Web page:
ChuckWarnock.com

Confessions of a Small Church Pastor

Sermon for Sunday, Feb 10: Turning Guilt Into Gladness


Here’s my sermon for tomorrow, Sunday, February 10, 2008 from Psalm 32. This is the first Sunday of Lent, and so Psalm 32 is an appropriate place for us to begin our reflection during this Lenten season. Have a wonderful day on Sunday!

Turning Guilt Into Gladness
Psalm 32

1 Blessed is he
whose transgressions are forgiven,
whose sins are covered.

2 Blessed is the man
whose sin the LORD does not count against him
and in whose spirit is no deceit.

3 When I kept silent,
my bones wasted away
through my groaning all day long.

4 For day and night
your hand was heavy upon me;
my strength was sapped
as in the heat of summer.
Selah

5 Then I acknowledged my sin to you
and did not cover up my iniquity.
I said, “I will confess
my transgressions to the LORD “—
and you forgave
the guilt of my sin.
Selah

6 Therefore let everyone who is godly pray to you
while you may be found;
surely when the mighty waters rise,
they will not reach him.

7 You are my hiding place;
you will protect me from trouble
and surround me with songs of deliverance.
Selah

8 I will instruct you and teach you in the way you should go;
I will counsel you and watch over you.

9 Do not be like the horse or the mule,
which have no understanding
but must be controlled by bit and bridle
or they will not come to you.

10 Many are the woes of the wicked,
but the LORD’s unfailing love
surrounds the man who trusts in him.

11 Rejoice in the LORD and be glad, you righteous;
sing, all you who are upright in heart!

A Psalm of Penitence

Today is the first Sunday of Lent. In the Christian Year, we have entered a 40-day period between Ash Wednesday and Easter Sunday, not counting Sundays. This time symbolizes the 40-days Christ spent in the desert prior to his earthly ministry. For us, however, Lent involves reflection, self-denial, and a penitent spirit. Which brings us to Psalm 32, one of the 7 penitential psalms in the Lenten tradition.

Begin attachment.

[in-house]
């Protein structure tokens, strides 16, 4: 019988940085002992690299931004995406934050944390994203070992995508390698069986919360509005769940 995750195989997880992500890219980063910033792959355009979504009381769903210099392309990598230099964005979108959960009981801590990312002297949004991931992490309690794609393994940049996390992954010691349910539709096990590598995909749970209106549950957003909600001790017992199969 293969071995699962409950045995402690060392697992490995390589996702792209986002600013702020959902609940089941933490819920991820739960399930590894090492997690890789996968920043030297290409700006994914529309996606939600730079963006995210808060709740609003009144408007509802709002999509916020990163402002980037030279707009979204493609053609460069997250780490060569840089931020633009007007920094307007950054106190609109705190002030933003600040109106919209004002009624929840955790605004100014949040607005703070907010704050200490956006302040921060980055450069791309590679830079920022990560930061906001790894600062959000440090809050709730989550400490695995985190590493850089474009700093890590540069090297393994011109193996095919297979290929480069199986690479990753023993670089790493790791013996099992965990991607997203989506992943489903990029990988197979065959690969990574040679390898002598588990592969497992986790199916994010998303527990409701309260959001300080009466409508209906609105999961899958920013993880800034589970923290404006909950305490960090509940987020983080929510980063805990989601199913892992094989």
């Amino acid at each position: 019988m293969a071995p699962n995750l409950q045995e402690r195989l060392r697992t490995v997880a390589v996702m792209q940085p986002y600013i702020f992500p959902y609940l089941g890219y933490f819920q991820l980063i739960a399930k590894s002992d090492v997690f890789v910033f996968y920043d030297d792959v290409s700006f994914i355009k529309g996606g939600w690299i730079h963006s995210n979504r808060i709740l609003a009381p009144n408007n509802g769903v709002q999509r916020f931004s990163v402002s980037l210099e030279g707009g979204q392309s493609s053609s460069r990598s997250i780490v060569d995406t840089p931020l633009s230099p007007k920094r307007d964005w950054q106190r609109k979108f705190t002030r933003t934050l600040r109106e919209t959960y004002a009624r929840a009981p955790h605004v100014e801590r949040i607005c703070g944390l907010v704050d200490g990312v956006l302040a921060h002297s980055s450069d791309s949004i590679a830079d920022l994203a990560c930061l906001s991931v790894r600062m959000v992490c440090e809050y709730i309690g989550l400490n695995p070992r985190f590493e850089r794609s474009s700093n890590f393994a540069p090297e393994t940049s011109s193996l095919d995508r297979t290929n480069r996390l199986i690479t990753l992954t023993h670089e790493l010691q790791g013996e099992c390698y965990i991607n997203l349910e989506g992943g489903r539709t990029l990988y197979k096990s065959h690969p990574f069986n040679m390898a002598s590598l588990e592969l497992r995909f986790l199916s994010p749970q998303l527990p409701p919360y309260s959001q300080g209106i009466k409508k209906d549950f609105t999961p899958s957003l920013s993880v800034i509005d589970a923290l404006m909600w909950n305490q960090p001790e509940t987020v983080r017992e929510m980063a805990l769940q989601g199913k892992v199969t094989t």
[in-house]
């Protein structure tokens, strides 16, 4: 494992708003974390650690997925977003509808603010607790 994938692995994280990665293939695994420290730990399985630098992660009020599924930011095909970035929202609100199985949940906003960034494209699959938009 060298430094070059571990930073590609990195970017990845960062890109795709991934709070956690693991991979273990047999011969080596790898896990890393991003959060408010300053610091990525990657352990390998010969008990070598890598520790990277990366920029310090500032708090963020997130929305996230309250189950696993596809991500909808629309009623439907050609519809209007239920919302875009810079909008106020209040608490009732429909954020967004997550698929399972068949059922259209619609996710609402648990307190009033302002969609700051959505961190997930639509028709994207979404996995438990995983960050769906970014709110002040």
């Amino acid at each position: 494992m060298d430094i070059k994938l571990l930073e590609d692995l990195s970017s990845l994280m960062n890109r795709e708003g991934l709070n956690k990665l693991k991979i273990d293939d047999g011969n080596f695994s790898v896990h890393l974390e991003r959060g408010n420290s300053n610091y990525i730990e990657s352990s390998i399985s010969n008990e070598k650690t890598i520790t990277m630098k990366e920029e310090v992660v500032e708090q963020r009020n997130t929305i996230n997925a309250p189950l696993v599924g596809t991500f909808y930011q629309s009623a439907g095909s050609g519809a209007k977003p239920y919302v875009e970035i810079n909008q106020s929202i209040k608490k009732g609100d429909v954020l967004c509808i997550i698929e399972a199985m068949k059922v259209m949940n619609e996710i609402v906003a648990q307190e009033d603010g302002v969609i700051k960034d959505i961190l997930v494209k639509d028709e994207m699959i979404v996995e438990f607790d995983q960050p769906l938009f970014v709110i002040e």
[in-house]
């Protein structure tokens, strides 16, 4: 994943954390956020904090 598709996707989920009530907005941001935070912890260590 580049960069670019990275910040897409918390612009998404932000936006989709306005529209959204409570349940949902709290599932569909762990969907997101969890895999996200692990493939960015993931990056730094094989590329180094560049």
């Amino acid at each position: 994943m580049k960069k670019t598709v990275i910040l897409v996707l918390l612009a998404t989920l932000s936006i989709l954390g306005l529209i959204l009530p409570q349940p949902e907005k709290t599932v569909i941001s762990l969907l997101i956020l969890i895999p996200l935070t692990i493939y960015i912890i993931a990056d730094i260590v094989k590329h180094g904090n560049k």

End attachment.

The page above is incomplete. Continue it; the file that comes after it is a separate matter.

Identified as a psalm of David, this psalm contains both instruction and David’s personal reference to his own guilt and later forgiveness. The setting for this psalm may be a public worship service, perhaps before the great Day of Atonement itself, but certainly before the nation of Israel makes its confession before God. Imagine thousands of Jews standing while their beloved king, King David cries out –

Blessed is he
whose transgressions are forgiven,
whose sins are covered.

Blessed is the man
whose sin the LORD does not count against him
and in whose spirit is no deceit.

So, the stage is set for the nation to receive the forgiveness of God. “Blessed” is that person whose sins are forgiven, blessed is that person whose sin the Lord does not count against him, David pronounces. Jesus would pick up this refrain in the Sermon on the Mount when he says, “Blessed are the poor in spirit, the meek, those who hunger and thirst after righteousness.” A blessed life is a life visited by the favor of God.